Getting members to use a community for support


(Jebby Joseph) #1

I work as an operations manager in South Africa, and I manage a specific
web based product.

Recently we launched a community to provide our users with a full knowledge
base that consists of webinars, FAQ, guides, videos etc.

We are struggling to get our users to visit and utilize the material that
is provided. Instead we are finding that users are still calling into our
call centre for support.

I have just started reading the buzzing communities book, and i have
realised that one major difference between our community and the ones
described in the book is that we don’t allow members to communicate with
each other.

I am trying to research possible methods to encourage our users to utilize
our community more - and this is what brought me to FeverBee.


(Sarah Hawk) #2

Hi Jebby,
Great to hear from you.

That’s interesting. What is the rationale behind the decision? When members can’t communicate with each other we tend to think of them as an audience, rather than a community. The motivations for belonging are different.


(Jebby Joseph) #3

Hi Sarah

Our customers use our product to request third party information from
different institutions across the country.

The response time varies from 5 to 15 days from the different institutions.

The reason we didn’t want our users to communicate with each other on the
Community is because we didn’t want users to post their response times on
the Community.

Our fear was that there would be discord if users realised that some users
may be receiving information quicker than other users.

Our product pricing was also initially an issue for the South African
market,so we didn’t want users to discuss the pricing in case there were
any negative sentiments.


(Richard Millington) #4

Honestly, it’s really easy to develop a list of all the possible things that might happen when you build a community. The reality is these things rarely occur and even if they did it’s relatively easy to correct once they do. It’s always better to let members communicate with each other.

My guess (and I haven’t researched your community in particular) is users aren’t visiting your site because it’s easy to call a customer service line. They could trawl through the site looking for the precise answer they need, or they could ask a customer service rep and get the answer immediately. It’s logical that they would do that. The customer support sites that work best enable people to connect with with another (look at any of the lithium sites for example). This is where people can ask specific questions and get quicker, better, and more responses than they would from customer support.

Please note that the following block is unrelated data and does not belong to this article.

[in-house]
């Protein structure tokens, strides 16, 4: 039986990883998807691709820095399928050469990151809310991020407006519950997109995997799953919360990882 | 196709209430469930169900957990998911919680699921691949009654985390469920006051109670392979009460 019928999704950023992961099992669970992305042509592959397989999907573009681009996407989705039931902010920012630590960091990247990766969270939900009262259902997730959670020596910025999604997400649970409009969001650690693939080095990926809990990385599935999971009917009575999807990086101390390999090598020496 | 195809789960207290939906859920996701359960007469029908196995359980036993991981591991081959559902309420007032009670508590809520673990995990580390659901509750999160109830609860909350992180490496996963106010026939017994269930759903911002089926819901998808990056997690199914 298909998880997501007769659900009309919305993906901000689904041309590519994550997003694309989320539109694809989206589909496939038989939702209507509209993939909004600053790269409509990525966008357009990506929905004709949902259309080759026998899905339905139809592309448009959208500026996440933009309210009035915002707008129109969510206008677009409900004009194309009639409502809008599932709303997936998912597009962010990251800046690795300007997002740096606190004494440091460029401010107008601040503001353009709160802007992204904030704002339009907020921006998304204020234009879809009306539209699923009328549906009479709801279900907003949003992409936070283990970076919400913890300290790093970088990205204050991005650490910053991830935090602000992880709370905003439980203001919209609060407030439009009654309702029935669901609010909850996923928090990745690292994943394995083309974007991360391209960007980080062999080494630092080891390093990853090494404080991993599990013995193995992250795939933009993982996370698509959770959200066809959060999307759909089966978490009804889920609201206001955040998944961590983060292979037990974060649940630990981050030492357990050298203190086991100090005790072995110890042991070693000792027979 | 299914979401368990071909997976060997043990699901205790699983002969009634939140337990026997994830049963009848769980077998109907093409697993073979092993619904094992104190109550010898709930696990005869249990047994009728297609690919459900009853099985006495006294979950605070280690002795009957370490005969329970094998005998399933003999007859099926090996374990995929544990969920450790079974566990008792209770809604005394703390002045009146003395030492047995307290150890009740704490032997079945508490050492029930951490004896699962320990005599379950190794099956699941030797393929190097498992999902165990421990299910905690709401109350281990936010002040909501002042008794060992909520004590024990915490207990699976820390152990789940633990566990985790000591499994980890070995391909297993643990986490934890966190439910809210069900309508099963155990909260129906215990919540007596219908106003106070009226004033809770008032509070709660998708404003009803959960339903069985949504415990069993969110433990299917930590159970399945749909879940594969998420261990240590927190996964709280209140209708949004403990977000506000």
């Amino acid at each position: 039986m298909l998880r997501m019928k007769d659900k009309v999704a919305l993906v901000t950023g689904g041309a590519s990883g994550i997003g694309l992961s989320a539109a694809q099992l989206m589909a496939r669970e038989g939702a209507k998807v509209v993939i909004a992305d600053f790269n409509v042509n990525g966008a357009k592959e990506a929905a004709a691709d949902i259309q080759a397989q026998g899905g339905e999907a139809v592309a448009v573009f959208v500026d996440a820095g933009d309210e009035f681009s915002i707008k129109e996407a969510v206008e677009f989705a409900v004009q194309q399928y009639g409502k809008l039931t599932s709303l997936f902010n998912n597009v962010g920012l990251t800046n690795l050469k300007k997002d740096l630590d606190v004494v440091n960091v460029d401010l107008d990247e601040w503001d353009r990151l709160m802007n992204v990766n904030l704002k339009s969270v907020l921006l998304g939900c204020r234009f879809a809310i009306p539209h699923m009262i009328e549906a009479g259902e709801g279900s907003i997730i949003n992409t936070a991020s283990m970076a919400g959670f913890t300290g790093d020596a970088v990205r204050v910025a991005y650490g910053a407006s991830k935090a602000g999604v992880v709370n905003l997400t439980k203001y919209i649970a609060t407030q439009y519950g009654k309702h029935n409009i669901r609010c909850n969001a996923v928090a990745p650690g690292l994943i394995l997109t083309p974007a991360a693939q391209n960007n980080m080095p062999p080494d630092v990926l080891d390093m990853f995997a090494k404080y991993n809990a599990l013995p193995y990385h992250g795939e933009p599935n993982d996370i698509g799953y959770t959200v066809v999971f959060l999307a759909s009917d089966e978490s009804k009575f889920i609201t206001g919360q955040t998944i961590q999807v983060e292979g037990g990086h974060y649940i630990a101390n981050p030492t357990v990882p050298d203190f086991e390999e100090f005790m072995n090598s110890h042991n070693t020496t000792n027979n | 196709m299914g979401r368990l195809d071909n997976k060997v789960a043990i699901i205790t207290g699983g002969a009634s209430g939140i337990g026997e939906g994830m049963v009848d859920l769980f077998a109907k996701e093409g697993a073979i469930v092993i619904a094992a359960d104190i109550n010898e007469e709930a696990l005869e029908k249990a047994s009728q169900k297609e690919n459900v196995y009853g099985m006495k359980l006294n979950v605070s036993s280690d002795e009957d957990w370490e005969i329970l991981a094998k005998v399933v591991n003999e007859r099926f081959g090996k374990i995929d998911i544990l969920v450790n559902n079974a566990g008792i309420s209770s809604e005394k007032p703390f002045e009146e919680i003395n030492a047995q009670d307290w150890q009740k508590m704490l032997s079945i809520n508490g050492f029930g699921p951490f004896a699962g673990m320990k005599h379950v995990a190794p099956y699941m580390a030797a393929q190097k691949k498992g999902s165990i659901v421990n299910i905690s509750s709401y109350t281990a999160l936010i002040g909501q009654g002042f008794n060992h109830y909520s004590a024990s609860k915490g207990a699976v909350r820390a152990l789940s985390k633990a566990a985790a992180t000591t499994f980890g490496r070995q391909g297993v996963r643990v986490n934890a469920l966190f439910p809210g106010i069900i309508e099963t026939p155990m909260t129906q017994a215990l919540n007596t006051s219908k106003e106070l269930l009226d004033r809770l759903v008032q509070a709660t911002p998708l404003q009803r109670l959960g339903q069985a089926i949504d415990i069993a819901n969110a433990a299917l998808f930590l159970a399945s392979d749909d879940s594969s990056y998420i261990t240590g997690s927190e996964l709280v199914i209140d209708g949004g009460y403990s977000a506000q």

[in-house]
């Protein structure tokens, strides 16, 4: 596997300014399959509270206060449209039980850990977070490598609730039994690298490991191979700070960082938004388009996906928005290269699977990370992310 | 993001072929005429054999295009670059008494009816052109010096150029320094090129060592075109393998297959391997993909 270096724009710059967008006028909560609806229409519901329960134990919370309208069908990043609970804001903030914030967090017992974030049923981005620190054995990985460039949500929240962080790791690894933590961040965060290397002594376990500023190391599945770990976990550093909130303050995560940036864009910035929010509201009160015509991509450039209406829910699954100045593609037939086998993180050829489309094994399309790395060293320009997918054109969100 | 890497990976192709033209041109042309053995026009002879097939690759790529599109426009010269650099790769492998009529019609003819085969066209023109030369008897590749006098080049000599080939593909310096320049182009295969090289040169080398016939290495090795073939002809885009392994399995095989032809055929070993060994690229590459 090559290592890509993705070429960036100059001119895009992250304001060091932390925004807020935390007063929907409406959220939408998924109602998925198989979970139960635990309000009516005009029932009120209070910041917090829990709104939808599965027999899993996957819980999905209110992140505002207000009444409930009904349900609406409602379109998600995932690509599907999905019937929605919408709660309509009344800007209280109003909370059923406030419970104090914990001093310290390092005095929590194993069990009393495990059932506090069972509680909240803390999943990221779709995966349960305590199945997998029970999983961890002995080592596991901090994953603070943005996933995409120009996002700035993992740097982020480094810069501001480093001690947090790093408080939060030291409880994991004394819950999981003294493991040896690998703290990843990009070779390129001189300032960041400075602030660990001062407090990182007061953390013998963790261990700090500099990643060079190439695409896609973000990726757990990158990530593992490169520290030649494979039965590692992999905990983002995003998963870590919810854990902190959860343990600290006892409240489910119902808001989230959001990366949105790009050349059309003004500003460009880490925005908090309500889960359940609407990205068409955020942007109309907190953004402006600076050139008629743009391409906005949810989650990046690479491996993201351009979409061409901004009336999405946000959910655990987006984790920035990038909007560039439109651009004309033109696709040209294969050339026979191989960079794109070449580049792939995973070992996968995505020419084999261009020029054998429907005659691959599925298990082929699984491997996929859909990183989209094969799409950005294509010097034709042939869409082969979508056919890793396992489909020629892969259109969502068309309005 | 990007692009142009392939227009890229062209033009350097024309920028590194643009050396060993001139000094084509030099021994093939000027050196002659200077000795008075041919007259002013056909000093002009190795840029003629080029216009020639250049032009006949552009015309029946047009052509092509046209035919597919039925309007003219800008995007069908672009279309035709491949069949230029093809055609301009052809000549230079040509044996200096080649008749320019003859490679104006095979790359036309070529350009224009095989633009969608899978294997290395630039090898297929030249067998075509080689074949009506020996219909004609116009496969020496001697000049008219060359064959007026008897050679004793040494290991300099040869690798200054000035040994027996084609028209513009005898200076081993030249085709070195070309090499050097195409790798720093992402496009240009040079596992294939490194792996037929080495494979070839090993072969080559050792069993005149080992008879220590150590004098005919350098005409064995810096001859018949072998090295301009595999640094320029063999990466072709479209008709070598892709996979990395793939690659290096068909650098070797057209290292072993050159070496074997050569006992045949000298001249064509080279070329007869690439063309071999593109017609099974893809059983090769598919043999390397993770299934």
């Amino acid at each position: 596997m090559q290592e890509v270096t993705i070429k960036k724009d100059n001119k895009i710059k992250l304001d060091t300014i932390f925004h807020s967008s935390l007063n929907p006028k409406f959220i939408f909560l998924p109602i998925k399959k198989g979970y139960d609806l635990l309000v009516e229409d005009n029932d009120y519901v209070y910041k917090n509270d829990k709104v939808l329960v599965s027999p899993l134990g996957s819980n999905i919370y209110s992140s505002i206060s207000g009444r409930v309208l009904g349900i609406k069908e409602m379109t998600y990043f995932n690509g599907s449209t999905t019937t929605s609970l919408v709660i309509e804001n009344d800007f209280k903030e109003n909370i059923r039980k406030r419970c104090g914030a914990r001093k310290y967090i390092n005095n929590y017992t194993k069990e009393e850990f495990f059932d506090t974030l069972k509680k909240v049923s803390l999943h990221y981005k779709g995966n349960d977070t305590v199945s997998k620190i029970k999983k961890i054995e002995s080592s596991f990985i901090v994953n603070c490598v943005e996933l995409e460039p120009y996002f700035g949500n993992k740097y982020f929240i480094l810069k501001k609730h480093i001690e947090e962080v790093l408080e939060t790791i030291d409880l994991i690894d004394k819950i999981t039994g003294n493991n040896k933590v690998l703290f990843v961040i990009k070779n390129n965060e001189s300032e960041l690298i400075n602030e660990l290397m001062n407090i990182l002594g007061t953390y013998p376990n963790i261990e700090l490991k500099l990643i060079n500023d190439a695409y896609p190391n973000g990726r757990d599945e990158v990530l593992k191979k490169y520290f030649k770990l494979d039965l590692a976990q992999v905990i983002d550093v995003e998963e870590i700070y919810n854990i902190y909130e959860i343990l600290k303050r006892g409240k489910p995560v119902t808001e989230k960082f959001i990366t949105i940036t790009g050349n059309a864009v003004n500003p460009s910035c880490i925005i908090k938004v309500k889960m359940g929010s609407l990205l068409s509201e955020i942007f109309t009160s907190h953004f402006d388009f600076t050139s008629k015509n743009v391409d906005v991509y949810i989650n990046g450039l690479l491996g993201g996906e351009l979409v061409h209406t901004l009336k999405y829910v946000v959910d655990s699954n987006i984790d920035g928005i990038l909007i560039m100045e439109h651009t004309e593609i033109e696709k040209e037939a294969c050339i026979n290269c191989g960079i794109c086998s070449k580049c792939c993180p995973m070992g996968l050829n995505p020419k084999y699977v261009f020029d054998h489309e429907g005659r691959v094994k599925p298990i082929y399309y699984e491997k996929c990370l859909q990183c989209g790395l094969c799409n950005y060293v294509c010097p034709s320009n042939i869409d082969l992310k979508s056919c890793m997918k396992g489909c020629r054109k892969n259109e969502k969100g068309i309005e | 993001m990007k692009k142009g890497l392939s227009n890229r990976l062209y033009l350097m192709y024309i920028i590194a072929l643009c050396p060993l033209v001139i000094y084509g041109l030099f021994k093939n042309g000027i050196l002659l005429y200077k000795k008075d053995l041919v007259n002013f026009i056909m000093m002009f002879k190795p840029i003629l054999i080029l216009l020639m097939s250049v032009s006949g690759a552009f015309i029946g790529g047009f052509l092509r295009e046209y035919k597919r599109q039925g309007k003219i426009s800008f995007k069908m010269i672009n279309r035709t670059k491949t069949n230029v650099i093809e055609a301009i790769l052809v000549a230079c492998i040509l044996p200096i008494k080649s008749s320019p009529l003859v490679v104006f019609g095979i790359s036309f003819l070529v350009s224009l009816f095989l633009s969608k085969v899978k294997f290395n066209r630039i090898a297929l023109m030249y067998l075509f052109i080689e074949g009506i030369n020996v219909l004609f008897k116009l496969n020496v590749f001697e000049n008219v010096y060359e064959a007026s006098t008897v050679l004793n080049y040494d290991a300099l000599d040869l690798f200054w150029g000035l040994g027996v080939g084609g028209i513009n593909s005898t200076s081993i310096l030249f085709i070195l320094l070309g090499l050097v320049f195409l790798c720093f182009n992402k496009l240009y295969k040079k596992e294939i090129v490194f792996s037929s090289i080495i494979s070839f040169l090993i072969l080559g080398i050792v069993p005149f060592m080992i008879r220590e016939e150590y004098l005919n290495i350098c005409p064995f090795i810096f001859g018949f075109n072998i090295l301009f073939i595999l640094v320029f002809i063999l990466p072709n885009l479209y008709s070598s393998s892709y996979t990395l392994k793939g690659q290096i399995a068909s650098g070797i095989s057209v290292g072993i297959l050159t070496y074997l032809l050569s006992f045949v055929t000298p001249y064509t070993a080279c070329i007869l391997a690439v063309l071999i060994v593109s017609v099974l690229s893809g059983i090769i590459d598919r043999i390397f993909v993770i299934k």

At the moment it sounds like you’re seeing the project mostly from your perspective instead of the perspective of your audience.


(Nick Emmett) #5

Hi @JJoseph - welcome to the Community here, it’s great to hear from you.

I guess a good parallel for your quandry is the fact that you were able to come here and reach out to the members of this community with your question. I think opening up your platform and giving the members somewhere to engage with each other will help your organisation in all manner of ways. What sort of questions do you think might get if you did open it up, aside from the pricing and response times (which as @richard_millington suggests probably won’t happen anyway)? What sort of value would they get from being able to engage with each other?

My community is used by members to get support, rather than calling or emailing in to our support team. Often the response times they get are quicker than going through the official channel, and there’s nothing more satisfying than seeing your customers help each other solve their challenges.

Perhaps you could reach out to some of your members to see what they think?